• Institute of Human Continuity — an organization bearing the mission of ensuring the survival of the human race beyond 2012; you can vote for your favorite future leader for the world beyond 2012 as well as register yourself for survival lottery
  • Corruption Theory — another blog site designed to look like it contains messages from a secret agent of some kind
  • News Done Right — news reporting site that claims to be unbiased
  • Farewell Atlantis — official website for the a fictional novel that the movie character Jackson Curtis wrote

Although these websites all seem legitimate and look different, they are all fictional characters and organizations created by Sony Pictures to support the movie. Also on the movie website, visitors can find and download wallpaper, buddy icons, Twitter background and iPhone applications; fans can also follow any news about the movie on social networking sites like Facebook, MySpace and Twitter, as well as You Tube.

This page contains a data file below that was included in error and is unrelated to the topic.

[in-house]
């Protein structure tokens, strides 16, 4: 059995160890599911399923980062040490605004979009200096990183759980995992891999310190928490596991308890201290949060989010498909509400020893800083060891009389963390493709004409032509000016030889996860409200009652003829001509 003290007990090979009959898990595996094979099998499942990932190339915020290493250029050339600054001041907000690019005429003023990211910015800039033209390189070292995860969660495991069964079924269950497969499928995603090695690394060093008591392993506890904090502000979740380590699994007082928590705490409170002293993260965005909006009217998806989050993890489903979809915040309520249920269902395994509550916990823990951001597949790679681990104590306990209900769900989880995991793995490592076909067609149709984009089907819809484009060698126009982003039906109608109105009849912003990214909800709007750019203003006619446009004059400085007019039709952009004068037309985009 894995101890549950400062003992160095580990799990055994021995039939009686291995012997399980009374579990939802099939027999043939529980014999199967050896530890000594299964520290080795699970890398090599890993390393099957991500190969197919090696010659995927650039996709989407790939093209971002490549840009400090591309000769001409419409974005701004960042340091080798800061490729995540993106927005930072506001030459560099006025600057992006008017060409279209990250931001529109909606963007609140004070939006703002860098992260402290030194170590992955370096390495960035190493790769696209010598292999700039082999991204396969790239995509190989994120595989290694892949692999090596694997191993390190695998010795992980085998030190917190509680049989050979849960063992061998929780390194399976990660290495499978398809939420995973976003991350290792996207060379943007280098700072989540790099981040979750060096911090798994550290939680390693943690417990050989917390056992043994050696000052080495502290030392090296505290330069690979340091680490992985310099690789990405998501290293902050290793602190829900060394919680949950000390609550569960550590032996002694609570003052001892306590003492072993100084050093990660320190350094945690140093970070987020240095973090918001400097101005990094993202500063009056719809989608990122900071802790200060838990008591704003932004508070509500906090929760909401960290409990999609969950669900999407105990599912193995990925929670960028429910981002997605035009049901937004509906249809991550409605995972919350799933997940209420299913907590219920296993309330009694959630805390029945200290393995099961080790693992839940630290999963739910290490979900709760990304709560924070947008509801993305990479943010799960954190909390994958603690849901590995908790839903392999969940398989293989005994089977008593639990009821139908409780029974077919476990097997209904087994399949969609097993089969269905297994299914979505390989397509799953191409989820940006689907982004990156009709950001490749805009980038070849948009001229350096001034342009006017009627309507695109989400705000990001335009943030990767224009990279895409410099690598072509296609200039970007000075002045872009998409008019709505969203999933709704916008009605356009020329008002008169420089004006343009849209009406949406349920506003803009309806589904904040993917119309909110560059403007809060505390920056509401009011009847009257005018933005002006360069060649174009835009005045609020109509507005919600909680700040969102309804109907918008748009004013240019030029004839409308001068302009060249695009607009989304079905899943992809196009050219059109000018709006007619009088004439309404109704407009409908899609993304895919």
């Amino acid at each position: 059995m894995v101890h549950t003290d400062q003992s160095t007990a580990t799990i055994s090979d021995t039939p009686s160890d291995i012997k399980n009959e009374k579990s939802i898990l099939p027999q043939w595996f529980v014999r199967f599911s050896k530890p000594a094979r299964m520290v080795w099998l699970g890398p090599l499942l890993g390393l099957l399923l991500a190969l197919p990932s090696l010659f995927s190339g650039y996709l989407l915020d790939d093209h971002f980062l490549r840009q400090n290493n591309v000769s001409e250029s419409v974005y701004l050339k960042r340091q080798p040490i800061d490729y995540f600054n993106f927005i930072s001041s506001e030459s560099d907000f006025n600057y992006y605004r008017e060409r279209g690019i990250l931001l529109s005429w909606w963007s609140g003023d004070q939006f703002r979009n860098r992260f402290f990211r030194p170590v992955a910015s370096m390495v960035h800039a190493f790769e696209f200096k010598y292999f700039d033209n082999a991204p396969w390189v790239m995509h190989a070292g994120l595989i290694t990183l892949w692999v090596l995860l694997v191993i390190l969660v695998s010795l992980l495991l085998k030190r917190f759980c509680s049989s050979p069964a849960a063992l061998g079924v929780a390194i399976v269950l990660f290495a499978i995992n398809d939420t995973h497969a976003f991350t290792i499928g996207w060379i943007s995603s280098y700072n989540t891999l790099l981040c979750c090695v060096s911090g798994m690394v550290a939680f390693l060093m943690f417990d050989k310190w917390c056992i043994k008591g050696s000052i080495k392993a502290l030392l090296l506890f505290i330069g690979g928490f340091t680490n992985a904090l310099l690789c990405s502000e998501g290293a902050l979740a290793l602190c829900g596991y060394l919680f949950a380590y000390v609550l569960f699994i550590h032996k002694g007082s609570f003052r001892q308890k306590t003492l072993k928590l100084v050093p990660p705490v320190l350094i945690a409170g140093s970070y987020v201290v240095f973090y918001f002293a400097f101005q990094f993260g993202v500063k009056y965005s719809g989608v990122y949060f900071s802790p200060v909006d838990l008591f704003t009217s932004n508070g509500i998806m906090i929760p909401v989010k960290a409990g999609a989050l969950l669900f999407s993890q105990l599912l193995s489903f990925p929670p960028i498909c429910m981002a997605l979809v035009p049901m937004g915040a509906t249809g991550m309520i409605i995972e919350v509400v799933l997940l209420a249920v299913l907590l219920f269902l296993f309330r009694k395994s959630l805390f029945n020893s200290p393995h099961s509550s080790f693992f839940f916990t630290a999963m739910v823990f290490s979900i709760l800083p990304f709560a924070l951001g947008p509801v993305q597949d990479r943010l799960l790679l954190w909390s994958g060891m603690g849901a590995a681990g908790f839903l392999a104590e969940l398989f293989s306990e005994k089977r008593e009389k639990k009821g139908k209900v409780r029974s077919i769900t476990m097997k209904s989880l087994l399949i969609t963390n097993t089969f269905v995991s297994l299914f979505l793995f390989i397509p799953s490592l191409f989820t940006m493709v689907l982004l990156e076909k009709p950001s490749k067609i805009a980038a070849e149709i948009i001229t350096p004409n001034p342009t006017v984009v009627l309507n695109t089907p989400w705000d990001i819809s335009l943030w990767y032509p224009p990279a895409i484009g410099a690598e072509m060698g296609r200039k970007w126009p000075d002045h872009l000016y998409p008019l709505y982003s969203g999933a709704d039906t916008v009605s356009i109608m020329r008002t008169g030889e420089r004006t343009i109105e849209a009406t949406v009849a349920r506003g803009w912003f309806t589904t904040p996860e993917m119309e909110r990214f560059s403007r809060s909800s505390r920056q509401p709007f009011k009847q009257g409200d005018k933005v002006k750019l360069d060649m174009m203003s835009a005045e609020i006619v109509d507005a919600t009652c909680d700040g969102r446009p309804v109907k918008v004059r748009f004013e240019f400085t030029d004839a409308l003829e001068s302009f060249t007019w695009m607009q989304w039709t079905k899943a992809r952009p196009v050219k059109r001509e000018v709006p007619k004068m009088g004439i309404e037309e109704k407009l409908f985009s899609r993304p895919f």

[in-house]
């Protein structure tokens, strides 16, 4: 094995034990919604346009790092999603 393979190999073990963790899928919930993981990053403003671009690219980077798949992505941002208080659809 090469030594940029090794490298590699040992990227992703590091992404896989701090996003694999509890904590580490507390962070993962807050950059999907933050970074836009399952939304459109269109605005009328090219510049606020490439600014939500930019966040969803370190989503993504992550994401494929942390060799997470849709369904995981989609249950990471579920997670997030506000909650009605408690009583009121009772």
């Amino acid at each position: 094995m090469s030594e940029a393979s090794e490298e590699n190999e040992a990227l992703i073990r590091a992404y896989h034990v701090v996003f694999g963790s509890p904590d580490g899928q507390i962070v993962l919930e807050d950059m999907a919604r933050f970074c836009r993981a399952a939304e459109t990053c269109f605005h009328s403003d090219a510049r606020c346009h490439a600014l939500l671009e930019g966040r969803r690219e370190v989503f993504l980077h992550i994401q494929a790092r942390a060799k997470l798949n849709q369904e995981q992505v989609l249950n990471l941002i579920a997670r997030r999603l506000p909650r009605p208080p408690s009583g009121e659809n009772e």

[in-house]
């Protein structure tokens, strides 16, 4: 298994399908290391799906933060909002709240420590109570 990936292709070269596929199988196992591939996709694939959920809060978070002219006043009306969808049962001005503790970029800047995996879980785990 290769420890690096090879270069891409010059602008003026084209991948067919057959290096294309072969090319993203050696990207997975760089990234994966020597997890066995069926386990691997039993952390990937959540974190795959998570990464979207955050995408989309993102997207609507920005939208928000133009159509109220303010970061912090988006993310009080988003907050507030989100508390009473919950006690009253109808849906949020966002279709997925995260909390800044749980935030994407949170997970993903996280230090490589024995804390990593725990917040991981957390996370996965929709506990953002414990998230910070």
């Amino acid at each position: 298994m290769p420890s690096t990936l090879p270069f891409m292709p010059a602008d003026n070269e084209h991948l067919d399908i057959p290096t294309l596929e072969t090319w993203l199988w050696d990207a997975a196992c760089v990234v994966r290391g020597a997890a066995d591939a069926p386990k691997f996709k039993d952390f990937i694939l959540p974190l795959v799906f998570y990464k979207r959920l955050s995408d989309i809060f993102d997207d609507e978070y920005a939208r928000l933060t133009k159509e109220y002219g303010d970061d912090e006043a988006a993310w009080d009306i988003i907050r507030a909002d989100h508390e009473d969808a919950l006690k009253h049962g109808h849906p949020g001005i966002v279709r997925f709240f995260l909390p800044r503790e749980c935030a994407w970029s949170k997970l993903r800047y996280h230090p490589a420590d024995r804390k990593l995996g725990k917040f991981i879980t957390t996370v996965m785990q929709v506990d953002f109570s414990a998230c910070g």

Just like most Hollywood movies, this one is probably good for its entertainment value only, and should not be taken seriously. As mentioned above, the end of the last Mayan calendar only means the end of a cycle, much like December 31st of every year. The Mayas is an ancient culture that no long exist. Just this reason alone is adequate in explaining why there is not another calendar of its kind produced. Also, Susan Milbrath, a Maya archaeo-astronomer and a curator at the Florida Museum of Natural History said that it is impossible for the Mayas to predict natural catastrophe, and there is “no record or knowledge that they would think the world would come to an end at that point.”